It's always good to be Warren Buffett. But now is an especially rosy time to be the Oracle of Omaha.
His Berkshire Hathaway conglomerate is trading near a record high and is worth about a half a trillion dollars.
Analysts at Barclays Capital said in a report earlier this week that Berkshire Hathaway's book value could grow by nearly $40 billion thanks to lower corporate taxes.
And Buffett himself is now worth more than $87 billion, according to estimates by Forbes and Bloomberg.
But Buffett is 87-years old. He won't be CEO of Berkshire Hathaway forever. That may be the reason why the company decided to name two top Berkshire Hathaway lieutenants to the company's board Wednesday: Greg Abel, CEO of Berkshire Hathaway Energy Company, and Ajit Jain, executive vice president of Berkshire Hathaway's National Indemnity Company insurance subsidiary.
But Berkshire Hathaway didn't really clear up questions about succession plans that much.
Jain and Abel have been considered frontrunners since David Sokol, the head of Berkshire Hathaway-owned NetJets, left in 2011. Sokol exited after disclosing that he bought shares of lubricant maker Lubrizol just before Berkshire Hathaway acquired the company.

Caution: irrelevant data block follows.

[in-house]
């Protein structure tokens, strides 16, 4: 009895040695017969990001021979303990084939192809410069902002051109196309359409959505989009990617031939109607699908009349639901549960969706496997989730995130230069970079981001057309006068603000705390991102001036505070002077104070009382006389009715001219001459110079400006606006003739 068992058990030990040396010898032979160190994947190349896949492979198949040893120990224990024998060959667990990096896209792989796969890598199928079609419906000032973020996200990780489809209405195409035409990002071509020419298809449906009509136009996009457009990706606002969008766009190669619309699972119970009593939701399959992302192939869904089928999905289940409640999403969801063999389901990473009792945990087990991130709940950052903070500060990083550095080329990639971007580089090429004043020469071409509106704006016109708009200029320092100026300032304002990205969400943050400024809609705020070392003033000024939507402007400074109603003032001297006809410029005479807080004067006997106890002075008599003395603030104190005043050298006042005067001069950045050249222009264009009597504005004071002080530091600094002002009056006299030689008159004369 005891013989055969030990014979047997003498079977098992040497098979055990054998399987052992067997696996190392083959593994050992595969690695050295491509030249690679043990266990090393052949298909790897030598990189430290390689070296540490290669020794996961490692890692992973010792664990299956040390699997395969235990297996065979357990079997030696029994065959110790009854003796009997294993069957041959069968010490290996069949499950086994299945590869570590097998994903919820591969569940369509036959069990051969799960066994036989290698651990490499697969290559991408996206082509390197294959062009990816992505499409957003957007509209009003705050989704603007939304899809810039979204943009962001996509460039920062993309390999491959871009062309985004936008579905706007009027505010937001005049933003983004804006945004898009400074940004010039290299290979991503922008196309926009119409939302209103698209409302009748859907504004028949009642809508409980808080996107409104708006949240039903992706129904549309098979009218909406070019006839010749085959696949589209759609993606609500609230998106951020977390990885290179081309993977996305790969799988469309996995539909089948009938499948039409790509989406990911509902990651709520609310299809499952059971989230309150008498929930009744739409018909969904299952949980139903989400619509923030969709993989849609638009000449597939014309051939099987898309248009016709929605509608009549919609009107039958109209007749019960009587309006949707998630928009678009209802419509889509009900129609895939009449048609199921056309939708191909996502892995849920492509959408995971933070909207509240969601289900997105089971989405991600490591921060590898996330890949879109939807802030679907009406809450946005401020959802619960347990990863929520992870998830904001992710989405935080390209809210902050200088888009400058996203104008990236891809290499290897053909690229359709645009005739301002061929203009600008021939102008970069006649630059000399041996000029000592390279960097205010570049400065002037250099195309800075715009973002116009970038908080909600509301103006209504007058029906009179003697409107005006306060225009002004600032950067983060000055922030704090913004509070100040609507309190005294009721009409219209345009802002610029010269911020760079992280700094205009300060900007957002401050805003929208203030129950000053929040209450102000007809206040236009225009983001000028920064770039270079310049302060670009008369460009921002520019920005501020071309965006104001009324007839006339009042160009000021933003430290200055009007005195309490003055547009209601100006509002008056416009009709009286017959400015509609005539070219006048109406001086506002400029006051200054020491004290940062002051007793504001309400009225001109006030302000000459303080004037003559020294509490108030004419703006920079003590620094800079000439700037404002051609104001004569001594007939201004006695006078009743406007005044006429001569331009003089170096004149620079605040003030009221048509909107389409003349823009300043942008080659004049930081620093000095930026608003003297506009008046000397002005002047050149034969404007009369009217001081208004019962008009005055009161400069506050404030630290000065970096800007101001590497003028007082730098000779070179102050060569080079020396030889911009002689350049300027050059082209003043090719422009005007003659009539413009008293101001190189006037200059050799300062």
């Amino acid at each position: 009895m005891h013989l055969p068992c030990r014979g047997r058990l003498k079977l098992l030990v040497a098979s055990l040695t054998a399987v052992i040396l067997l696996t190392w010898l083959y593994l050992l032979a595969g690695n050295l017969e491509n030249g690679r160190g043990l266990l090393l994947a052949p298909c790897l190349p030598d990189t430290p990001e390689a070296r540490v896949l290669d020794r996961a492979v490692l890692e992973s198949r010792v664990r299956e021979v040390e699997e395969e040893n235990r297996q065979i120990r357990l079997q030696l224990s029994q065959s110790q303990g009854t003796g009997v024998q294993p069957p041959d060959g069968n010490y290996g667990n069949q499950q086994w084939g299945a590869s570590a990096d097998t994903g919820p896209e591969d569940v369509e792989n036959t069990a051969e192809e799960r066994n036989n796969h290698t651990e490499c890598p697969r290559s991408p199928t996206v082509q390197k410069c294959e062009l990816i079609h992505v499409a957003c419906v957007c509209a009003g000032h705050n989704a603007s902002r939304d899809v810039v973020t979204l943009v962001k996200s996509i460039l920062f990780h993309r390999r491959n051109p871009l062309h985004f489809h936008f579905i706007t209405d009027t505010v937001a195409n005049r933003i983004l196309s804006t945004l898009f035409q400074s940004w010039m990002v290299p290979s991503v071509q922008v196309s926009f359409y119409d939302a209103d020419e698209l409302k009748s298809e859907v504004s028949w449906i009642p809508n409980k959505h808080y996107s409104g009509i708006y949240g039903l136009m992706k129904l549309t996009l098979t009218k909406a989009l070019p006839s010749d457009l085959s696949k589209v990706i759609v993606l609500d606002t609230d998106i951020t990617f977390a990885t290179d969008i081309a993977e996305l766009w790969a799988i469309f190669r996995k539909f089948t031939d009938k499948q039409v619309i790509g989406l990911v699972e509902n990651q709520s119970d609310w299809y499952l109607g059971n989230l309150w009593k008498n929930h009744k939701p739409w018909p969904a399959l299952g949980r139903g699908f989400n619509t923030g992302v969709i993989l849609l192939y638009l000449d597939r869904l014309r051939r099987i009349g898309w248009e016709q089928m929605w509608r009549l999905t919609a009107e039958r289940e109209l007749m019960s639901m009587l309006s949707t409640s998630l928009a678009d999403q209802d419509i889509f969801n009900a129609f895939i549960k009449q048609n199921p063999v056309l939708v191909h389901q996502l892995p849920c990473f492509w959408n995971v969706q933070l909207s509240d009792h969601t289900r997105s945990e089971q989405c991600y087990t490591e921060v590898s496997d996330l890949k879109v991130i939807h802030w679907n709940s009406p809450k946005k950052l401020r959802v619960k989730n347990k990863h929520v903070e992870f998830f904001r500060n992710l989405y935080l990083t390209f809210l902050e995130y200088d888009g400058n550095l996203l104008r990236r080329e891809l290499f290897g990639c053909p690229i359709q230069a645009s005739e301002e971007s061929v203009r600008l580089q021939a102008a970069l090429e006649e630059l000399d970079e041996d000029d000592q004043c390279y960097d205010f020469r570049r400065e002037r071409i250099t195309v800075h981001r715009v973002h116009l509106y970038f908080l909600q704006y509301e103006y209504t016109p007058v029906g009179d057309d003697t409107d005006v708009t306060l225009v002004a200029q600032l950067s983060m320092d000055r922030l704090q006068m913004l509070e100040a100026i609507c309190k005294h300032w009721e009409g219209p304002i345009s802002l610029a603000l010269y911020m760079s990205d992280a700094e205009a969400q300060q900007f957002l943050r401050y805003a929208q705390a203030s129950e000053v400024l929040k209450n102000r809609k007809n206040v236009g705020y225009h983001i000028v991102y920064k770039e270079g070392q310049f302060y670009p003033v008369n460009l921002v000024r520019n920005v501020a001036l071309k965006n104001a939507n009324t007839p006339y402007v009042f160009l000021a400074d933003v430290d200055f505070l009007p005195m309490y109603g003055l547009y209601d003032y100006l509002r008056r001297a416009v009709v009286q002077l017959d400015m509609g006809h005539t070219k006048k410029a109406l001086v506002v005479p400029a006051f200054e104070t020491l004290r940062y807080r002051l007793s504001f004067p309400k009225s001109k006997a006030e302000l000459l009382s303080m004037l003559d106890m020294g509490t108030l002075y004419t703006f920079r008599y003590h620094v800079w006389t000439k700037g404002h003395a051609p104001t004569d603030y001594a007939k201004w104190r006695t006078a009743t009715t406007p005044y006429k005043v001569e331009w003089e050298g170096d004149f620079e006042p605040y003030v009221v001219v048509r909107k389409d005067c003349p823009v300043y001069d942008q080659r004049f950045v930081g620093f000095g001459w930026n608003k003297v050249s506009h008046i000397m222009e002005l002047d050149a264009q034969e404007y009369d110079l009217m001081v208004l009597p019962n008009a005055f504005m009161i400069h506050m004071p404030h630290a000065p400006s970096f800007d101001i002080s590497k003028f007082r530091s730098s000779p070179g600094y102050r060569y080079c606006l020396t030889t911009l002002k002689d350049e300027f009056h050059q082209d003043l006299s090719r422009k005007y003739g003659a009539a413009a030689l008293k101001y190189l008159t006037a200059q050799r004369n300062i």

And Buffett has been somewhat coy about who his replacement will be.
He wrote in Berkshire Hatahway's 2015 annual shareholder letter that "we now have the right person to succeed me as CEO — a successor ready to assume the job the day after I die or step down."
He added that the person was relatively young but didn't elaborate further though. Abel is 55 and Jain is 66.
But Berkshire's other vice chairman and long-time Buffett friend Charlie Munger was more forthcoming. Munger said in his own remarks in the 2015 letter that Jain and Abel are "proven performers who would probably be under-described as 'world-class."
Buffett didn't provide any more hints about the succession plan in an interview with CNBC on Wednesday either. He continued to stress that he's in good health despite his love of Cherry Coke and junk food like Dairy Queen — which Berkshire owns outright.
In fact, Buffett didn't really make any significant news.
He reiterated that he still loves the market and said tax reform will help boost earnings. Berkshire Hathaway is a big investor in many U.S. blue chip stocks — its top five holdings are Wells Fargo (WFC), Kraft Heinz (KHC), Apple (AAPL), Coca-Cola (KO) and Bank of America (BAC).
Buffett also said he's not betting on cryptocurrencies because he fears they'll have a bad ending. But he's been bearish on bitcoin since 2014 even as the price has surged to even more stratospheric heights.
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